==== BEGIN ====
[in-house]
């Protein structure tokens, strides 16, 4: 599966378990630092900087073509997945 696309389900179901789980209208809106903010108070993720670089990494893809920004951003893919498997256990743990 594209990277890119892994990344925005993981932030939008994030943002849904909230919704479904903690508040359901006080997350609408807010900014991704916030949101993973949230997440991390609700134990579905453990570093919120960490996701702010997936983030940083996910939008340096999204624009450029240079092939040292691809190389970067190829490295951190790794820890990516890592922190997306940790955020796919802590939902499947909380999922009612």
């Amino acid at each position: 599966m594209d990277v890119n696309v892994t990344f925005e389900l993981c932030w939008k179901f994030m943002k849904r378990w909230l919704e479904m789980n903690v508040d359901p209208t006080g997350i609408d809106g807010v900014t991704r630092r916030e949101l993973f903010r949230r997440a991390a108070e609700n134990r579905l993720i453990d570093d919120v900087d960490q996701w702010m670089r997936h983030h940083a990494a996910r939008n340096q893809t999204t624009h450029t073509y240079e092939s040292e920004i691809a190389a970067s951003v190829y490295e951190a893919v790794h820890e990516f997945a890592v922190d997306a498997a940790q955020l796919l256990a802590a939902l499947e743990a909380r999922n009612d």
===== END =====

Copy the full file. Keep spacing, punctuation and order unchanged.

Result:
[in-house]
């Protein structure tokens, strides 16, 4: 599966378990630092900087073509997945 696309389900179901789980209208809106903010108070993720670089990494893809920004951003893919498997256990743990 594209990277890119892994990344925005993981932030939008994030943002849904909230919704479904903690508040359901006080997350609408807010900014991704916030949101993973949230997440991390609700134990579905453990570093919120960490996701702010997936983030940083996910939008340096999204624009450029240079092939040292691809190389970067190829490295951190790794820890990516890592922190997306940790955020796919802590939902499947909380999922009612």
């Amino acid at each position: 599966m594209d990277v890119n696309v892994t990344f925005e389900l993981c932030w939008k179901f994030m943002k849904r378990w909230l919704e479904m789980n903690v508040d359901p209208t006080g997350i609408d809106g807010v900014t991704r630092r916030e949101l993973f903010r949230r997440a991390a108070e609700n134990r579905l993720i453990d570093d919120v900087d960490q996701w702010m670089r997936h983030h940083a990494a996910r939008n340096q893809t999204t624009h450029t073509y240079e092939s040292e920004i691809a190389a970067s951003v190829y490295e951190a893919v790794h820890e990516f997945a890592v922190d997306a498997a940790q955020l796919l256990a802590a939902l499947e743990a909380r999922n009612d």